Tips on the recording business…

So you have written some songs and ready to record, are you? Over this series of articles we will give some insights into the production process from start to finish. Let’s start with the basics…

1. “Why record?”
A memento? A demo to get gigs? Commercial sale?  Really understanding the purpose of recording helps you put the rest of the process in context. While a memento for family might involve a quick lay down with just you and guitar, a full commercial production with session players, good equipment, etc is obviously more complex. Let’s presume it will be a commercial release. Before anything else, more questions.

2. “Are the songs going to sell?”
Who has told you they’re good? Family and friends like to be nice, not always critically constructive (just look at some who audition for X-Factor or Idol). Do the songs ‘fit your genre’?  Have you run them past experienced people in the business that will give you straight answers? Have you played them at many gigs and seen really positive reaction? It’s the reaction of the audience rather than what’s said that gives the true indication.

If the answer is ‘no’ to the last two questions then you are probably not ready. There may be possible changes or even reworking from scratch required. If yes, next question.

3. Are there enough possible sales to make money?
Are you gigging heaps with the opportunity to sell CDs? 98% of artists still sell 98% of product as a result of gigs. If you are not gigging often, I would strongly suggest not doing a commercial recording yet. No one wants 400 CDs of the initial run still under their bed in 5 years.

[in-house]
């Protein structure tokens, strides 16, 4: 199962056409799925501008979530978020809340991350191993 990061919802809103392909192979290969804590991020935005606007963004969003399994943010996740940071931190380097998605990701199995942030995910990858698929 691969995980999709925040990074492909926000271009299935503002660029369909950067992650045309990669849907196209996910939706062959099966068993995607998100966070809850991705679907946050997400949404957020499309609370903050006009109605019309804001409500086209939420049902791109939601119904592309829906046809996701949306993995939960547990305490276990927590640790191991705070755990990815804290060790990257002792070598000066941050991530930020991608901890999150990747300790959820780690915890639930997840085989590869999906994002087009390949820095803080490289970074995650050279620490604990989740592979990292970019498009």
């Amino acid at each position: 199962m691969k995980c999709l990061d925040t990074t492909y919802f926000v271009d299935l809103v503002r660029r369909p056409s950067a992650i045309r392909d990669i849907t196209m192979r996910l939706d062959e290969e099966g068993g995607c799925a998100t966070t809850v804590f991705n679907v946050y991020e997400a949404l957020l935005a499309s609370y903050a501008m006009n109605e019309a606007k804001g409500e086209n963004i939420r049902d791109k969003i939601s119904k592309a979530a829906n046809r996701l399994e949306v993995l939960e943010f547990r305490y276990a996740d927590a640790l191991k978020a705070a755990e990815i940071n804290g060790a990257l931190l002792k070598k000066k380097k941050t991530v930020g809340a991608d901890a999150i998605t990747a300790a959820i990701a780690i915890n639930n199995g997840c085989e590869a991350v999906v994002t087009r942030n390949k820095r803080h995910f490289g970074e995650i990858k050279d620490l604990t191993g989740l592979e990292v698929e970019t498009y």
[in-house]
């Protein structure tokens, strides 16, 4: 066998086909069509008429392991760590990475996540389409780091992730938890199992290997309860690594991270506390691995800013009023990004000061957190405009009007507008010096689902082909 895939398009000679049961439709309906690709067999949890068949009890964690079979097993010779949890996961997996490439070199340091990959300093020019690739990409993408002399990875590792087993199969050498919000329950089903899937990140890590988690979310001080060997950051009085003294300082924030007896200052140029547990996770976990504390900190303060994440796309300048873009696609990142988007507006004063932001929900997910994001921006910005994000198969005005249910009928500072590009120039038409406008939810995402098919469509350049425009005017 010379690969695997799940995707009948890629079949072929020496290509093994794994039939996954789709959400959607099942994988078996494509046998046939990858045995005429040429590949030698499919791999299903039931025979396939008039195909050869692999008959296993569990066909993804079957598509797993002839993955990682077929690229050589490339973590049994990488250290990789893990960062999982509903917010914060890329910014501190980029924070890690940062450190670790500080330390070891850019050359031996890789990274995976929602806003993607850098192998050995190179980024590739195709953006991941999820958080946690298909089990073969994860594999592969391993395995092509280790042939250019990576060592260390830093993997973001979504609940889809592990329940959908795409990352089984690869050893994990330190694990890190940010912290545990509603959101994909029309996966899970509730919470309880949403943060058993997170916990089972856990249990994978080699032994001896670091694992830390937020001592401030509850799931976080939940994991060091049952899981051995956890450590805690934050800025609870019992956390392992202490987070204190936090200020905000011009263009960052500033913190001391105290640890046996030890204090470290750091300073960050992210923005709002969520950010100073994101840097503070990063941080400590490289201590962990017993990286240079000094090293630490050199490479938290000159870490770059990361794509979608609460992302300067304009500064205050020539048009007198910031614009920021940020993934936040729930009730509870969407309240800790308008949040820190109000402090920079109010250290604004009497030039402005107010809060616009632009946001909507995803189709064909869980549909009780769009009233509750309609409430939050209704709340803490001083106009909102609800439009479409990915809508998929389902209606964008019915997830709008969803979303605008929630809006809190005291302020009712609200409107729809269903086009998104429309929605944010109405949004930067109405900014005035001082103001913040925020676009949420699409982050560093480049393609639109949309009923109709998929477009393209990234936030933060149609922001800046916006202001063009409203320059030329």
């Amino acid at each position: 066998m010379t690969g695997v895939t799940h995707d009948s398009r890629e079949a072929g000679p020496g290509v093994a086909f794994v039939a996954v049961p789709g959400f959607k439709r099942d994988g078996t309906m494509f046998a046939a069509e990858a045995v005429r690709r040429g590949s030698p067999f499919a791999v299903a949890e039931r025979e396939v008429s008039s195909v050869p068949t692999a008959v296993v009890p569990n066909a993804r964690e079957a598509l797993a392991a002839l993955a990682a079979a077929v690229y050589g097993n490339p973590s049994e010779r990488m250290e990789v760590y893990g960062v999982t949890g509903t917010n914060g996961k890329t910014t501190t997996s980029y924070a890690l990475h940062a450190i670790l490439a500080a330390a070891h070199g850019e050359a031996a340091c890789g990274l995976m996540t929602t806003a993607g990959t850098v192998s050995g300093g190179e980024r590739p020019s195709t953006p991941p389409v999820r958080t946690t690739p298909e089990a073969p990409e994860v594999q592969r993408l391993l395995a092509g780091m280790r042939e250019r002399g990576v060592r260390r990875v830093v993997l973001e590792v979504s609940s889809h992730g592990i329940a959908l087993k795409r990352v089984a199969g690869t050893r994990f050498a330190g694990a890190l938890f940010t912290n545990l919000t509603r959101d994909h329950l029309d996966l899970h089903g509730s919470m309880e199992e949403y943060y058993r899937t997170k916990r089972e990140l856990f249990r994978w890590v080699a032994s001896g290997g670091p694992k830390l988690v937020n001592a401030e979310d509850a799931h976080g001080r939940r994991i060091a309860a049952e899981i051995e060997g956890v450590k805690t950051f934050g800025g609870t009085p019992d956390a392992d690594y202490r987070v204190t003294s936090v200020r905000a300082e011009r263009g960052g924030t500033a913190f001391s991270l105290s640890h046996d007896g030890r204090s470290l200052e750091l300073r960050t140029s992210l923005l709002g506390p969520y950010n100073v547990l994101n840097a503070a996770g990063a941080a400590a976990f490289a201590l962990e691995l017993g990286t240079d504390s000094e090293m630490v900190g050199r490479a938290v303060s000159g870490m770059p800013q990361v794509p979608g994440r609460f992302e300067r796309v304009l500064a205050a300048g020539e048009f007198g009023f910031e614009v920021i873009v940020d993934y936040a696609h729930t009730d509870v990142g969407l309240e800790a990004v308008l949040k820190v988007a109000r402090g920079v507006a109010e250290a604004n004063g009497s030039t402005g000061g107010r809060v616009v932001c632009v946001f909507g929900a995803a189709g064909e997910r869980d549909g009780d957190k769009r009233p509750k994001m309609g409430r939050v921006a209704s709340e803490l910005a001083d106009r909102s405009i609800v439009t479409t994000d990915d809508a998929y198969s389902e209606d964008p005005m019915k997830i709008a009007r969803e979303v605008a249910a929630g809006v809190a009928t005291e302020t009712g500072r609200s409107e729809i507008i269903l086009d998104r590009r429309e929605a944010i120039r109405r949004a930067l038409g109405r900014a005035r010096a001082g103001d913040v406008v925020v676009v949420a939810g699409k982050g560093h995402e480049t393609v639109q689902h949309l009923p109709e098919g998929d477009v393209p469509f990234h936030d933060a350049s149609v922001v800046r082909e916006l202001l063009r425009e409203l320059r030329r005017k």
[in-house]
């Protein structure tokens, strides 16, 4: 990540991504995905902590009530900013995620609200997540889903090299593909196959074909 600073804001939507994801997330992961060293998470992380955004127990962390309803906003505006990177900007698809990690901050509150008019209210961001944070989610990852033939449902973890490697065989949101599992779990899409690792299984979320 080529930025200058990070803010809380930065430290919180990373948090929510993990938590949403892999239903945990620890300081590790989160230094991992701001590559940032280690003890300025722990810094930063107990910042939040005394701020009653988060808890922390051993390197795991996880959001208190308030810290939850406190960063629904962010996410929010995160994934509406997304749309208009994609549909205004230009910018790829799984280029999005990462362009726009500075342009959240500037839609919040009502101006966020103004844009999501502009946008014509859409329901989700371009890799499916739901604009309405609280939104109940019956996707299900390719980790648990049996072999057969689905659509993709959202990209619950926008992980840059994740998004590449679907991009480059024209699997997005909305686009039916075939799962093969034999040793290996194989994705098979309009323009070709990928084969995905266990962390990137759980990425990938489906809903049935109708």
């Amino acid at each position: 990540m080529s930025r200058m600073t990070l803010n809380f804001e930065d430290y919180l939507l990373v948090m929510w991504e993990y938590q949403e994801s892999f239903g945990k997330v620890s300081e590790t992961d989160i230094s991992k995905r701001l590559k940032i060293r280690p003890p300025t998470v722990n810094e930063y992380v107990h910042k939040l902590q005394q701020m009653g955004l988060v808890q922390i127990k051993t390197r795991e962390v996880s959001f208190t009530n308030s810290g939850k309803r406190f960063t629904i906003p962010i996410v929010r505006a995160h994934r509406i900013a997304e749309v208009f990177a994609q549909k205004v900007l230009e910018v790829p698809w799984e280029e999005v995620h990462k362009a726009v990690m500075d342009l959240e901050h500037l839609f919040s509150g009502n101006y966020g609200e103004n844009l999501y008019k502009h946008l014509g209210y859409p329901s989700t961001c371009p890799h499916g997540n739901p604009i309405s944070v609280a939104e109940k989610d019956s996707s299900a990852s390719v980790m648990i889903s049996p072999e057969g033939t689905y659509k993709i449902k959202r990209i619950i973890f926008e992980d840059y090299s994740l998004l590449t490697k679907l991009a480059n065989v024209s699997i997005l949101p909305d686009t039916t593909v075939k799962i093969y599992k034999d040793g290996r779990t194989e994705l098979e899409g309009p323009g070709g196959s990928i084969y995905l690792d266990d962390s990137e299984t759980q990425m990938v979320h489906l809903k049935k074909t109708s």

Do you have enough people coming to your gigs? Do you have enough ‘real’ following engaging with you, not just ’likes’, on social media? Count family, friends, and associates, those you know. Count only those who will definitely buy (after giveaways). Work out people that come to gigs specifically to see you and interact on media. Of those estimate how many engage in the music, ask about a CD, etc – Be real… then halve that! If that result isn’t at least 150-200 then you probably need to wait, do some singles or be prepared not to break even on your investment for 2-3 years.

If all that is covered, you’re ready to consider the possibility of doing a commercial recording.

With 37 years experience in the industry, Ian Pav is a producer, mentor and owner of PavMusic (studios and production). Recently moved to Rosebud and building his new production studio there, Ian is now looking to work with clients around the Peninsula as well as his ongoing clientele around Australia and overseas. You can see more or contact Ian via www.pavmusic.com

IAN PAV